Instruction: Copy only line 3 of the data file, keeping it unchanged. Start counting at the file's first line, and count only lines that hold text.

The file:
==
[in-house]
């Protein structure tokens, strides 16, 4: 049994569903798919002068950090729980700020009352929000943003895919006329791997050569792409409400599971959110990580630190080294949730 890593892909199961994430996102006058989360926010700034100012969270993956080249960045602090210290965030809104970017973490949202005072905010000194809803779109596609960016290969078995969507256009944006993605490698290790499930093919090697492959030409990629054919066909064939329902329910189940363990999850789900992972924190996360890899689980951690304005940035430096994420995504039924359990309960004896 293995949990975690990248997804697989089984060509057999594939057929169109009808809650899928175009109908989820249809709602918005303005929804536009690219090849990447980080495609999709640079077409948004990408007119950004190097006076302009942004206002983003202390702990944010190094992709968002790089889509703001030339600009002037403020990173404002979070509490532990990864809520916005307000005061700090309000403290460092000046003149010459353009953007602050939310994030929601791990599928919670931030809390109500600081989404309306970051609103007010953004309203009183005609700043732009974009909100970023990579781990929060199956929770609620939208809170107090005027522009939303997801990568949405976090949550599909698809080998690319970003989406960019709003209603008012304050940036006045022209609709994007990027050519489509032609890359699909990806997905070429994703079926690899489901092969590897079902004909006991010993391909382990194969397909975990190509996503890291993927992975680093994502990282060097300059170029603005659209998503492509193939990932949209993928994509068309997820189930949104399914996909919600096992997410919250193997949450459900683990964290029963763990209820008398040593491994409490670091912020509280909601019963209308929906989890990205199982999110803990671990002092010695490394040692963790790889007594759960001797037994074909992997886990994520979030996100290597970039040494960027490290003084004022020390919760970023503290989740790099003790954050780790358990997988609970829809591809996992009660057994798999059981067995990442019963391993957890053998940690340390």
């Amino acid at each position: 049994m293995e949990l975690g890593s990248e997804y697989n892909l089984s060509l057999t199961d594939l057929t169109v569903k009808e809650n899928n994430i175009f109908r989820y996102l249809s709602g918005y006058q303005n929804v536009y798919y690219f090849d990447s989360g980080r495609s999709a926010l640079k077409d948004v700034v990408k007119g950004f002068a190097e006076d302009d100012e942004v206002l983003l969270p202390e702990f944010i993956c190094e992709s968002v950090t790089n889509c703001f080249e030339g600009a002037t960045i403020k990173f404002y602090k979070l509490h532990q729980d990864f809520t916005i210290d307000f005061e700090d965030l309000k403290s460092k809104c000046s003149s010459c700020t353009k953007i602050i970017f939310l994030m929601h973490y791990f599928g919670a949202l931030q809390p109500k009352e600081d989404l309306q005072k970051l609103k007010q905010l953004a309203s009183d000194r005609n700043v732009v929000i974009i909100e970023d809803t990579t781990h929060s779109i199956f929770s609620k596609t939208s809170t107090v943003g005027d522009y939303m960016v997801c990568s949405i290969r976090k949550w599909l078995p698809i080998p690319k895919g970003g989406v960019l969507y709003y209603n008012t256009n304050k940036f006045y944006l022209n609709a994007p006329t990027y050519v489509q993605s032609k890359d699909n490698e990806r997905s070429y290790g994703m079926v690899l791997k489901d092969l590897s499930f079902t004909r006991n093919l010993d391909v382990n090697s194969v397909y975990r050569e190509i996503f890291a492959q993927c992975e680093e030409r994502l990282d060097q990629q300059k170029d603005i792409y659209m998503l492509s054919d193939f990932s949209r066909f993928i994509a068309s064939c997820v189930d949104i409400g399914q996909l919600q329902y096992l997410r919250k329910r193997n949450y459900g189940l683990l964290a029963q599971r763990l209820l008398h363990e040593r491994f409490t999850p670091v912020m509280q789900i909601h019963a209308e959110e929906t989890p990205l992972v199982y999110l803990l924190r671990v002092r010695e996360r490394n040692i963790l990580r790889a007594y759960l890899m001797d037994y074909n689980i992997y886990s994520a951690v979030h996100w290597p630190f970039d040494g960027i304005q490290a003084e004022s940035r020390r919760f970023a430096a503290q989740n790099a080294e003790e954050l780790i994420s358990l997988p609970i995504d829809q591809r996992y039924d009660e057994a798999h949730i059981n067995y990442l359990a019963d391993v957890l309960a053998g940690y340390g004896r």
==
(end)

């Amino acid at each position: 049994m293995e949990l975690g890593s990248e997804y697989n892909l089984s060509l057999t199961d594939l057929t169109v569903k009808e809650n899928n994430i175009f109908r989820y996102l249809s709602g918005y006058q303005n929804v536009y798919y690219f090849d990447s989360g980080r495609s999709a926010l640079k077409d948004v700034v990408k007119g950004f002068a190097e006076d302009d100012e942004v206002l983003l969270p202390e702990f944010i993956c190094e992709s968002v950090t790089n889509c703001f080249e030339g600009a002037t960045i403020k990173f404002y602090k979070l509490h532990q729980d990864f809520t916005i210290d307000f005061e700090d965030l309000k403290s460092k809104c000046s003149s010459c700020t353009k953007i602050i970017f939310l994030m929601h973490y791990f599928g919670a949202l931030q809390p109500k009352e600081d989404l309306q005072k970051l609103k007010q905010l953004a309203s009183d000194r005609n700043v732009v929000i974009i909100e970023d809803t990579t781990h929060s779109i199956f929770s609620k596609t939208s809170t107090v943003g005027d522009y939303m960016v997801c990568s949405i290969r976090k949550w599909l078995p698809i080998p690319k895919g970003g989406v960019l969507y709003y209603n008012t256009n304050k940036f006045y944006l022209n609709a994007p006329t990027y050519v489509q993605s032609k890359d699909n490698e990806r997905s070429y290790g994703m079926v690899l791997k489901d092969l590897s499930f079902t004909r006991n093919l010993d391909v382990n090697s194969v397909y975990r050569e190509i996503f890291a492959q993927c992975e680093e030409r994502l990282d060097q990629q300059k170029d603005i792409y659209m998503l492509s054919d193939f990932s949209r066909f993928i994509a068309s064939c997820v189930d949104i409400g399914q996909l919600q329902y096992l997410r919250k329910r193997n949450y459900g189940l683990l964290a029963q599971r763990l209820l008398h363990e040593r491994f409490t999850p670091v912020m509280q789900i909601h019963a209308e959110e929906t989890p990205l992972v199982y999110l803990l924190r671990v002092r010695e996360r490394n040692i963790l990580r790889a007594y759960l890899m001797d037994y074909n689980i992997y886990s994520a951690v979030h996100w290597p630190f970039d040494g960027i304005q490290a003084e004022s940035r020390r919760f970023a430096a503290q989740n790099a080294e003790e954050l780790i994420s358990l997988p609970i995504d829809q591809r996992y039924d009660e057994a798999h949730i059981n067995y990442l359990a019963d391993v957890l309960a053998g940690y340390g004896r």